Explore Halifax, N.C., the Birthplace of Independence

The Halifax County Visitors Center, on Interstate 95 in North Carolina, offers a chance to stretch your legs, let your dogs off the leash at the center's dog run and peruse racks of colorful brochures. The pamphlets describe destinations that represent what’s great about our state: cuisine, history, adventure and nature. But you don’t have to travel from the mountains to the coast to sample them. There’s a taste of each right here in Halifax.

Friday: Enjoy Local Favorites

Interstate 95 runs through Roanoke Rapids, where an elevation change between the Piedmont and Coastal Plain regions once stopped Roanoke River-bound settlers. They built a prosperous community that also is a footnote in North Carolina’s film industry. Union activities at one of its former textile mills were the basis of Norma Rae, which starred Sally Field in her first Oscar-winning performance.

First up: It’s time to unwind. Weldon Mills Distillery – new to the area in spring 2019 – checks all the boxes with its relaxing vibe, riverfront views and full-service bar. Sit outside and enjoy live music and a cold drink on a Friday or Saturday night, play cornhole on the patio and check the distillery’s Facebook page to see if a food truck will be joining the fun for the night.

Weldon Mills Distillery (photo: Halifax County CVB)

Reserve a room at Hilton Garden Inn. It’s convenient to the interstate and N.C. Highway 125, so you’ll be at the center of the weekend’s activities. It has a pool and 24-hour fitness center.

Saturday: Explore the Past and Try Current Cuisine

Breakfast is waiting downstairs. If you don’t find what you’re craving on Garden Grille & Bar’s buffet, have one of its specialties, including omelets, made to order.

It’s a quick drive to Weldon, where Riverside Mill offers shopping for antiques, clothes and handmade jewelry. It also loans bicycles and helmets. Grab one of each and set out on the shaded and level Roanoke Canal Trail. Plan on about an hour’s worth of easy pedaling and interesting stops, including a stone aqueduct, to reach Roanoke Canal Museum. There you’ll learn how the waterway and its locks took westward expansion to the Blue Ridge Mountains in the early 1800s and later generated power for local industries.

Follow U.S. Highway 301 South to Historic Halifax, where colonists first called for independence from Great Britain by signing the Halifax Resolves on April 12, 1776. It’s celebrated locally with colonial-era activities and re-enactors every year. A 15-minute video and 2,000 square feet of exhibits at the visitors center set the scene at the state historic site. Follow the self-guided tour to period-furnished homes and Eagle Tavern, which hosted French general and American Revolutionary War hero Marquis de Lafayette in 1825.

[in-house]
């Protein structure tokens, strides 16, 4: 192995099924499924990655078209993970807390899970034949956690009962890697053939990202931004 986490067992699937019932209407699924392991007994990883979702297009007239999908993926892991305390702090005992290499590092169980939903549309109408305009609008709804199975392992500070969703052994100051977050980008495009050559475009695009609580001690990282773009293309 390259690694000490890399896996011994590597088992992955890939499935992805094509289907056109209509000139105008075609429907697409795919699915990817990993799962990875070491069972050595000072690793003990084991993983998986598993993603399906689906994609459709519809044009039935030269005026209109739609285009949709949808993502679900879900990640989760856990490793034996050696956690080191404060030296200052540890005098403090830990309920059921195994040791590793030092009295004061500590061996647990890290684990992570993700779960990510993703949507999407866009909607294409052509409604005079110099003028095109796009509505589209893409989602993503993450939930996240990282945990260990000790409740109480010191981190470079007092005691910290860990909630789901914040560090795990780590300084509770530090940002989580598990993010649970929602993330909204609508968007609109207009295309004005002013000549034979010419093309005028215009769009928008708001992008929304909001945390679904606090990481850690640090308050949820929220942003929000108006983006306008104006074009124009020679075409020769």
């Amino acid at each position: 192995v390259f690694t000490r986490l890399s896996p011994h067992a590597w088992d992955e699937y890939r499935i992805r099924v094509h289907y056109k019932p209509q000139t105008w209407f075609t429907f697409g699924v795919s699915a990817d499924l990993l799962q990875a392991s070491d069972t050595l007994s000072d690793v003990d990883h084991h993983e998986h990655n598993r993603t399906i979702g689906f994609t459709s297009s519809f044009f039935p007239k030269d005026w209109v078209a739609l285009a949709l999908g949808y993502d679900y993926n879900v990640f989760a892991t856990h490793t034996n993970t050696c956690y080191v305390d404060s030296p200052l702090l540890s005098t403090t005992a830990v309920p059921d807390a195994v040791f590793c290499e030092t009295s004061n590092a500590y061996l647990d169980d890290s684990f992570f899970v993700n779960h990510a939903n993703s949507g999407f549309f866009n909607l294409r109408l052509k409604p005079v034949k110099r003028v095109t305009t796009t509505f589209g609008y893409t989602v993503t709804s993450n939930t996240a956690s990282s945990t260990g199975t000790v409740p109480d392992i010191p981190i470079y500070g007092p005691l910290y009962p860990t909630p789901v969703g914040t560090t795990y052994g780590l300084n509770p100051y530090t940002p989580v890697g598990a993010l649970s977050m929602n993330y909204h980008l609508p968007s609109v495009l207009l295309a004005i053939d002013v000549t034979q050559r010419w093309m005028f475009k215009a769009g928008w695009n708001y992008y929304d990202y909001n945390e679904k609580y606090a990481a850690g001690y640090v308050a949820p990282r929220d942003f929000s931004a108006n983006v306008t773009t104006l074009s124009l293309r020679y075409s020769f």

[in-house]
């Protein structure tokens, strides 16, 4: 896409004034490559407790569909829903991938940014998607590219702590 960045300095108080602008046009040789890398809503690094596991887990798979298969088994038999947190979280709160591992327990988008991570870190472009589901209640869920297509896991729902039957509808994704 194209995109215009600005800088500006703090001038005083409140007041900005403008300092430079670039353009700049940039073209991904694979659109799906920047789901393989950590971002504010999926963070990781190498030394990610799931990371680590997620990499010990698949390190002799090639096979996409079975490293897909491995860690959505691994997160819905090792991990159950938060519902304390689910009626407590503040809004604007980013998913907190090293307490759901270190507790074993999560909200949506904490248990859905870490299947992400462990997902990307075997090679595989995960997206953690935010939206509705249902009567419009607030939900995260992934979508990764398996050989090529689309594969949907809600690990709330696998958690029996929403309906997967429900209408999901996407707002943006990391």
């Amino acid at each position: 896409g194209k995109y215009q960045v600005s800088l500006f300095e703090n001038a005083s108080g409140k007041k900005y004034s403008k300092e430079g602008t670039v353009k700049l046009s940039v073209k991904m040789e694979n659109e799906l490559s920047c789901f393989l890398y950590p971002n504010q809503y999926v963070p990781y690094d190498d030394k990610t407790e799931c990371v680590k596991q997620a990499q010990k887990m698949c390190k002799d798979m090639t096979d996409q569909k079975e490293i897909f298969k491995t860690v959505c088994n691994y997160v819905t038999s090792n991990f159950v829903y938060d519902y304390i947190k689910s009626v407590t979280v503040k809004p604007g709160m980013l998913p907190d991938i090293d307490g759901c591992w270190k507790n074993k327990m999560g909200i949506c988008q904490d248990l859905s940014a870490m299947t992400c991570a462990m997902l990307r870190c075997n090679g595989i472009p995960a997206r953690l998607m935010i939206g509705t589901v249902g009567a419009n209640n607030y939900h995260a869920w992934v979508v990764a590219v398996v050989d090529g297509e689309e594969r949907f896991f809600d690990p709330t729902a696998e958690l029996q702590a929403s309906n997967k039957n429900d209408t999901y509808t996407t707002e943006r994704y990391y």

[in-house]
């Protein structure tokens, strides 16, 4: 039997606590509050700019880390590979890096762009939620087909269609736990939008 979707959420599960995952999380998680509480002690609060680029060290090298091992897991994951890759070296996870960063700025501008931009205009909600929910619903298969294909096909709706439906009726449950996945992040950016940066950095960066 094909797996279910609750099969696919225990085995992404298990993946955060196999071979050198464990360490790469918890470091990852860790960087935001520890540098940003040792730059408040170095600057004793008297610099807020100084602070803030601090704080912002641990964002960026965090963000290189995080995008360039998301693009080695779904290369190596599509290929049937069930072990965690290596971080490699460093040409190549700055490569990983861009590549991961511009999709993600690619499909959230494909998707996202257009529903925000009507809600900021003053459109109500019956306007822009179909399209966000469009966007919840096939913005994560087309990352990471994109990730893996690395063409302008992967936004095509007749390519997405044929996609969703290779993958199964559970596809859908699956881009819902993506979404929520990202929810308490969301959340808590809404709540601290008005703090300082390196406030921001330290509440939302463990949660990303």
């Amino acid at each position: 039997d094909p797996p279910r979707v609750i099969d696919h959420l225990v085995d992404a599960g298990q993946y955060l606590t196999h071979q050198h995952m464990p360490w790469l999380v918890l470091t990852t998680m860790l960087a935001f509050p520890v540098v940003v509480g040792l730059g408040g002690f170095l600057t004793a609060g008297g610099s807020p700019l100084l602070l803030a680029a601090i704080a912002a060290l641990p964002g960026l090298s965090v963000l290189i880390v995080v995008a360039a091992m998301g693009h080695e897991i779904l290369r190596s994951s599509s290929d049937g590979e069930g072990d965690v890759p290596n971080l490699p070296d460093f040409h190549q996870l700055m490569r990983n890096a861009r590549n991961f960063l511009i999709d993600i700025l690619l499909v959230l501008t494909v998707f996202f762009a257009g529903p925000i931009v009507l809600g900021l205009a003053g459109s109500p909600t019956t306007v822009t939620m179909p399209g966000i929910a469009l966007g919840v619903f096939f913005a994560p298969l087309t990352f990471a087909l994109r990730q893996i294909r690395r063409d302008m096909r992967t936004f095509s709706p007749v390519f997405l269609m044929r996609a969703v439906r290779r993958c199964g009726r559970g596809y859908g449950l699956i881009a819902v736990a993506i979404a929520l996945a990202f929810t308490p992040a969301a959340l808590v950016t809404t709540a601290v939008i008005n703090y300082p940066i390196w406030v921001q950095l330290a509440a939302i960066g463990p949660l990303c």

Historic Halifax Tap Room
Historic Halifax (photo: Halifax County CVB)

Dinner waits two blocks away at The Hen & The Hog. This Halifax hotspot is putting its spin on the farm-to-table movement, assembling a statewide culinary tour with its dishes. The pot pies, for example, are filled with Asheville bison, and the fried tofu appetizer is seasoned with Outer Banks sea salt and adorned with a curried reduction of Cheerwine, the cherry-flavored soda created in Salisbury a century ago.

Sunday: Make Some Feathered Friends

Choose something light or go for the big home-style breakfast at Cracker Barrel, one exit north of the hotel on Interstate 95, before your 30-minute drive to Sylvan Heights Bird Park. Roll down the window and enjoy the mild weather, which sweetens the air with the scent of pine and adds hues of green to the passing fields, where farmers grow the most cotton in our state.

Sylvan Heights Bird Park
Sylvan Heights Bird Park (photo: Halifax County CVB)

Sylvan Heights is outside Scotland Neck, the only place in our state where you park in the middle of Main Street. Its 2,000 birds, including some of the planet’s rarest, make it North America’s largest bird park. Paths take you through recreations of each species’ native habitat, which frames the birds’ bright plumage for pretty pictures. You’ll snap plenty of close-ups at the Landing Zone, where holding a feeding stick brings small, friendly birds to your hand.

Family-owned Ralph’s Barbecue is open for Sunday dinner, so its pulled pork and slaw are ready when you arrive in Weldon. The founder’s granddaughter and great-grandson prepare both from the original 70-year-old recipes. Their Southern sides, seafood and fried chicken are tasty too.

This trip idea was produced in partnership with Halifax County Convention and Visitors Bureau.

Updated February 20, 2020
About the Author
Pete M. Anderson

Pete M. Anderson

Pete M. Anderson is a Gastonia-based writer whose work also has appeared in Business North Carolina, Carolina Sportsman and Thousand Islands Life. He enjoys exploring North Carolina, especially its diverse fishing holes, local race tracks and world-renowned barbecue joints.

Top of Page